Nearly three years ago, my husband and I started an art workshop for children at a local homeless shelter. The Art Department at the University of Hawai`i at Manoa was generous enough to provide us with donated art supplies, and we made it a family activity to visit the shelter every Saturday. Although I am not sure where the children are today, I do hope that they had a positive experience in spending that summer with my family, friends, and student volunteers.
Some of my friends and family were both surprised and curious as to why we included our own children in this. I saw the value in exposing the children to other conditions, and wanted to teach them an early life lesson: People come from all different walks of life, and not all are as fortunate as we are.
My children became more socially sensitive to these childrens’ circumstances, and would ask questions about the shelter and living conditions. At the time, my children were 4 and 5 years-old. I’ll never forget one of the dinner conversations we had shortly after beginning this workshop. My sons had asked why these children live in boxes, and became concerned about their day-to-day lives.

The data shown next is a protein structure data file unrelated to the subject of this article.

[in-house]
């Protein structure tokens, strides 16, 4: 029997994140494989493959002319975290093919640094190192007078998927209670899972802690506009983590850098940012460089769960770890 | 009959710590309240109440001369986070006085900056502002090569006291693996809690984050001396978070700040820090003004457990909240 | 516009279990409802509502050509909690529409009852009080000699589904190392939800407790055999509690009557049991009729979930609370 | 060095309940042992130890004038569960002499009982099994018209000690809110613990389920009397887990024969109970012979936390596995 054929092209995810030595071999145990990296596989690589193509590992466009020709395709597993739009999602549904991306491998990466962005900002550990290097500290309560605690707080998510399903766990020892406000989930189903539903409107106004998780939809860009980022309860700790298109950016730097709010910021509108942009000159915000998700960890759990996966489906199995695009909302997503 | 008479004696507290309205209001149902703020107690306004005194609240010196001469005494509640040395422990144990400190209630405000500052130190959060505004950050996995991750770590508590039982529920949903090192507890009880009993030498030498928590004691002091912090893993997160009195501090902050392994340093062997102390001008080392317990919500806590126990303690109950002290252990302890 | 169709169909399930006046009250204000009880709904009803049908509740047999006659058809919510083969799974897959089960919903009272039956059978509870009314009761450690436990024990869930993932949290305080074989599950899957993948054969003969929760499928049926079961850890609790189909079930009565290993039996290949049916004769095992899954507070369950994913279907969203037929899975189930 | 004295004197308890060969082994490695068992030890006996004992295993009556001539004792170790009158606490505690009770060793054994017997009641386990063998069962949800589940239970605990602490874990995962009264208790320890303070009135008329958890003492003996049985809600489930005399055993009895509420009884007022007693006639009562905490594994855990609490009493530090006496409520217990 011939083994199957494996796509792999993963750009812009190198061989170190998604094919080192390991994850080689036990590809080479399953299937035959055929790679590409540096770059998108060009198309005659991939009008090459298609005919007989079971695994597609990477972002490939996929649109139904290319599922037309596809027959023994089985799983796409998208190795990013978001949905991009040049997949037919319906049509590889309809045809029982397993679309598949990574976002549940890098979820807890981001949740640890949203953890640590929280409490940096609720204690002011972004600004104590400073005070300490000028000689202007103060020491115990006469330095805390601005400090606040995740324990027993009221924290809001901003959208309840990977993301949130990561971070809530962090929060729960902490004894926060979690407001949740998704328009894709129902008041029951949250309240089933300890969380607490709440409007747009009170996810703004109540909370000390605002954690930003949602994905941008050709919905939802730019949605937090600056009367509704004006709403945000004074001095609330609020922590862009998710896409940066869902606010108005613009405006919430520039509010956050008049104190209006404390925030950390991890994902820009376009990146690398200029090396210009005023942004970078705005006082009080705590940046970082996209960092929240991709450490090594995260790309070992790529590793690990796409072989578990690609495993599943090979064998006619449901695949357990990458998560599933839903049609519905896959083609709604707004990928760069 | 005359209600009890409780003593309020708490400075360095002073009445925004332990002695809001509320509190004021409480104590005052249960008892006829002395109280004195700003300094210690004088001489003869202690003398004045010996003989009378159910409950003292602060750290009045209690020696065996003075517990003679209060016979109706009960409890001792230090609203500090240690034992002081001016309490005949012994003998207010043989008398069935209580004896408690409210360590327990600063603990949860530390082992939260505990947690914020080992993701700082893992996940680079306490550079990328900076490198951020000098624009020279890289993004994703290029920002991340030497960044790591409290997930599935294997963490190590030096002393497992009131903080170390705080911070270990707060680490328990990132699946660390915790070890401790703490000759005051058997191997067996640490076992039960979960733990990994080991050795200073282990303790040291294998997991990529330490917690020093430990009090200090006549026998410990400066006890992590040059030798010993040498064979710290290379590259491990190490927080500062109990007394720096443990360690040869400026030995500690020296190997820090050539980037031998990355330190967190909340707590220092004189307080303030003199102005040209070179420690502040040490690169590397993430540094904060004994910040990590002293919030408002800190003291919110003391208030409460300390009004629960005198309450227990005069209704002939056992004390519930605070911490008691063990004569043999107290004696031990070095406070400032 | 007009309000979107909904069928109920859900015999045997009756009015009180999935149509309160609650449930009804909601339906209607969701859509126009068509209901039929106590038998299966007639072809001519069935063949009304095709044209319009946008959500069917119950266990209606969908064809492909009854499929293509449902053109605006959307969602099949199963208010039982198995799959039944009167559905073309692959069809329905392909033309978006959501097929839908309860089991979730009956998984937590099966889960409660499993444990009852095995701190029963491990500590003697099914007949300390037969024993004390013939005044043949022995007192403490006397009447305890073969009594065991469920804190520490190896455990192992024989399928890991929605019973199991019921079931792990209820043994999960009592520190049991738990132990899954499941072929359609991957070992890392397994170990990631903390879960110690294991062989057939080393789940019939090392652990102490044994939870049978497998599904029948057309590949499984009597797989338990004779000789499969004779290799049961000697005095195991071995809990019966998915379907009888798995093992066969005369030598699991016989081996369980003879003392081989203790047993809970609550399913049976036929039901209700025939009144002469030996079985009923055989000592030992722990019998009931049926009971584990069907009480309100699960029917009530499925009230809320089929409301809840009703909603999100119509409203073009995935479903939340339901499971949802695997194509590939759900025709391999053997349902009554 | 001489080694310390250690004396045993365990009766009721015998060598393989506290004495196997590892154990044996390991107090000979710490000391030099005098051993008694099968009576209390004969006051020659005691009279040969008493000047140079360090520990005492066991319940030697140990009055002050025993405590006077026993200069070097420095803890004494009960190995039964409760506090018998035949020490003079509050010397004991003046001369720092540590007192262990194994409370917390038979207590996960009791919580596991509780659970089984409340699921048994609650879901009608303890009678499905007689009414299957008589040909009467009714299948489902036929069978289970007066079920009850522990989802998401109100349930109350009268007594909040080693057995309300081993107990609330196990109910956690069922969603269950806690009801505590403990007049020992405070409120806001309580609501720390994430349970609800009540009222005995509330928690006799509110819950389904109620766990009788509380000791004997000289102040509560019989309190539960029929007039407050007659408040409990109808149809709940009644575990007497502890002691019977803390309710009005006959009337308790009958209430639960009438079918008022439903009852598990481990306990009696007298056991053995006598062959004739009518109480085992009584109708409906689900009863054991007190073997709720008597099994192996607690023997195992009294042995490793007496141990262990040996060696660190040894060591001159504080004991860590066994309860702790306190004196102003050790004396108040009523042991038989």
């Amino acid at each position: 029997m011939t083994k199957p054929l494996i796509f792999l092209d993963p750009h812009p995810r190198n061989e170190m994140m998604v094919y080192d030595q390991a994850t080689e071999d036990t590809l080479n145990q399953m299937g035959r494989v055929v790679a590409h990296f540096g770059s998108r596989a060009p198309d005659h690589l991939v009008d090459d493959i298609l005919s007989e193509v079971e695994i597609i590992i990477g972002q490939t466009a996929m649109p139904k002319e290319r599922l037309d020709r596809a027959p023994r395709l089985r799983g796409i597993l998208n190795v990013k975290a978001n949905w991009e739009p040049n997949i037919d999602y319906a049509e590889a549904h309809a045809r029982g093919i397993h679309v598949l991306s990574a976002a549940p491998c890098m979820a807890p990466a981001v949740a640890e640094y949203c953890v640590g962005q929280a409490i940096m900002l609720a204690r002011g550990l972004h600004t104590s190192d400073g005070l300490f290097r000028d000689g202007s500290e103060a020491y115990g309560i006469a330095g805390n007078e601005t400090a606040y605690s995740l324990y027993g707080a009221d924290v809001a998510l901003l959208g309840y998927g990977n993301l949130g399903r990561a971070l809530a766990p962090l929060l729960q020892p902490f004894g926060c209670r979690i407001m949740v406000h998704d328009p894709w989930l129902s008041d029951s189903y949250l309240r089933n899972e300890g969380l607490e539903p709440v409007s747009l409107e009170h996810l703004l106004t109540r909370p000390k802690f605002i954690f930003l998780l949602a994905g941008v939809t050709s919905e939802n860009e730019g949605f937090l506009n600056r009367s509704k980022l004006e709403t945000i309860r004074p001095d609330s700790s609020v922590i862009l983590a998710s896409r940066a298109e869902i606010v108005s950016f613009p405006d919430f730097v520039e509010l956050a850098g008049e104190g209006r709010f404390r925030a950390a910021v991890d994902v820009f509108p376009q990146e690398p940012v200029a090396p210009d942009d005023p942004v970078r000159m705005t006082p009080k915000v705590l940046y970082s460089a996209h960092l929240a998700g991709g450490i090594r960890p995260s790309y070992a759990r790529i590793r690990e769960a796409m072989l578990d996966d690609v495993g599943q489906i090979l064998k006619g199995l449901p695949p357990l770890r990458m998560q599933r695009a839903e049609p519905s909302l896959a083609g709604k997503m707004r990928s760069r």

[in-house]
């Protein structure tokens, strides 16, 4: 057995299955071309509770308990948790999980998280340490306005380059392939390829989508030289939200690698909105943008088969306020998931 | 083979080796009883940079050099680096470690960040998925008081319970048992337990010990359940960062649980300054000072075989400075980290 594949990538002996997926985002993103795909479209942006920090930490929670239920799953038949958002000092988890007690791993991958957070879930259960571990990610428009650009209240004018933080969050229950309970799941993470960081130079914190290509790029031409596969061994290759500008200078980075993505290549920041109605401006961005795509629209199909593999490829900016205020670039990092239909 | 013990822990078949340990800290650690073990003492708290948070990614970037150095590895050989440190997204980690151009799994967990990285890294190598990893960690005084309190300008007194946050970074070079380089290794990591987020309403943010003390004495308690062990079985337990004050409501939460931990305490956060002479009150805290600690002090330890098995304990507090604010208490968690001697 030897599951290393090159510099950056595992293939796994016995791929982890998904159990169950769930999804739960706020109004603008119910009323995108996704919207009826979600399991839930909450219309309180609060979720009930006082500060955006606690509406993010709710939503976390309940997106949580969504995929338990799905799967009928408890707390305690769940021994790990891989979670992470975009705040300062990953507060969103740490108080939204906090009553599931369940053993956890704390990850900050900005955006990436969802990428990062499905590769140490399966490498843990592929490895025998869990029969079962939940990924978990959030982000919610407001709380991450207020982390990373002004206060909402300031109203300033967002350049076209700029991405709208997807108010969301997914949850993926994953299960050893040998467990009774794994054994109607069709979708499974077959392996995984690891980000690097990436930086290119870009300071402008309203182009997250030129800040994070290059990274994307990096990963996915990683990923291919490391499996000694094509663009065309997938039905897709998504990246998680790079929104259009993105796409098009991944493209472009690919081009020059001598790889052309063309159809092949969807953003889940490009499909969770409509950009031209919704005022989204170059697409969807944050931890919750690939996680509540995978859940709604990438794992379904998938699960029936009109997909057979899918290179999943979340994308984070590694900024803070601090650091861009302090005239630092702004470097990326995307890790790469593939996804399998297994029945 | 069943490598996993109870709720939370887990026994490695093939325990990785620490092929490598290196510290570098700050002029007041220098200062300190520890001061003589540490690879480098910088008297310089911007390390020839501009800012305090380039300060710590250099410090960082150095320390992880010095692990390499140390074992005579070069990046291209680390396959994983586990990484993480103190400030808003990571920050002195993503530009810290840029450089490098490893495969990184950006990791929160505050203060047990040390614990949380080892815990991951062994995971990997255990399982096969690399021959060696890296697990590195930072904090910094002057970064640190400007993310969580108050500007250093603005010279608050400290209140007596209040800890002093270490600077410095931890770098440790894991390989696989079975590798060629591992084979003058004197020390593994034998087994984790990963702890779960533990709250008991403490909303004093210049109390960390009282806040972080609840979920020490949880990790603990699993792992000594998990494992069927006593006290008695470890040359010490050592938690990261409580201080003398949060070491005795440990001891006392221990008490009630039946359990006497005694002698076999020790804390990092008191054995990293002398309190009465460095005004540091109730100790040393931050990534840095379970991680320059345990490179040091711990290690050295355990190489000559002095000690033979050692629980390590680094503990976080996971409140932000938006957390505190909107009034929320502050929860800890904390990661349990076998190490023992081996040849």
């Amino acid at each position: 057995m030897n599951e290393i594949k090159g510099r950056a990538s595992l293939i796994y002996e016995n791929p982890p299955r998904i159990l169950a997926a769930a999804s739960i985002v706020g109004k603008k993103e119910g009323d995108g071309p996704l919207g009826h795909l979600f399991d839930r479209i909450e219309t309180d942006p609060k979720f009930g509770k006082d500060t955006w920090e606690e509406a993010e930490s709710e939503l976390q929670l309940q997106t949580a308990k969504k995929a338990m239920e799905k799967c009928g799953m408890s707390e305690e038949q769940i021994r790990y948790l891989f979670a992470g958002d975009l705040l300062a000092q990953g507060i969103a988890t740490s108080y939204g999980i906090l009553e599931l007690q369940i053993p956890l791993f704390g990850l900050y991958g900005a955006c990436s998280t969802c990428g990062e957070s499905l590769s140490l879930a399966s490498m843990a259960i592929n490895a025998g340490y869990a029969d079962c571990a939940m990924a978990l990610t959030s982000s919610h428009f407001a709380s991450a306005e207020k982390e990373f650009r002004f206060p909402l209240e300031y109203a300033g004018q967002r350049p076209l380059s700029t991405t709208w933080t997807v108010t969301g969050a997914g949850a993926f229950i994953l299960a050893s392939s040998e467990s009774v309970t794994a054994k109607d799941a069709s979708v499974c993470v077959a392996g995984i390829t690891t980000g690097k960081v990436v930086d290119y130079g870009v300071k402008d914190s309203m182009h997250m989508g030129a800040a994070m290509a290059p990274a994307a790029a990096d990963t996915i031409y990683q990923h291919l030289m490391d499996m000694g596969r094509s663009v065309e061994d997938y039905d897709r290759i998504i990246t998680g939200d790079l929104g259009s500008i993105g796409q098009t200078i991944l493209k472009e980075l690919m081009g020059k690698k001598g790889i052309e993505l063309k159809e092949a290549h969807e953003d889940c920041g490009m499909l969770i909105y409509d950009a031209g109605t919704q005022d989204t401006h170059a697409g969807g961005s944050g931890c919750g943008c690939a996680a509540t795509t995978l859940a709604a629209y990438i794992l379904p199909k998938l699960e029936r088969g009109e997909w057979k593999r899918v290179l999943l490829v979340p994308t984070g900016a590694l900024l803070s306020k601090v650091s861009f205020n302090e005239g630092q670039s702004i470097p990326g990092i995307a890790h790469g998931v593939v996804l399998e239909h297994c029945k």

“Do they go to school?”
“What do they eat?”
“Where do they sleep?”
I was touched by their concern. I wasn’t sure if they would understand the value of what we were trying to impart by including them in our activities. Ultimately, I think they became more patient and understanding of differences and were willing to extend help because of it.
My sons went into their rooms that night and started creating a tornado of a mess. I went upstairs preparing to bark at them to clean it all up, and they quietly explained that they were giving those toys to the children at the shelter. I teared up. I think it really hit home for them when the realized that these families literally live in one cubicle no bigger than half the size of their bedroom, and had very little “extras” in their lives.
As I reflect on some of the experiences we shared with those children, I am bubbling with the anticipation of getting this Kickstarter funded. I’m really not sure how it will turn out — whether the piece will be effective in communicating my heart’s desire to bring the world of photo, public health, and law for positive social change. I used to wonder if I could ever bring these areas together, and I really do believe this is a good first step in the right direction.
I’m really touched by the fact that my former students who volunteered during that summer are now reaching out again to help with this project. There will be plenty of opportunities to get involved, and I’m looking forward to getting back to my roots. For now, I’m just keeping my fingers crossed and watching that pledge number rise. Who knows what the future has in store. All I know is, I intend to help and I hope people can see that.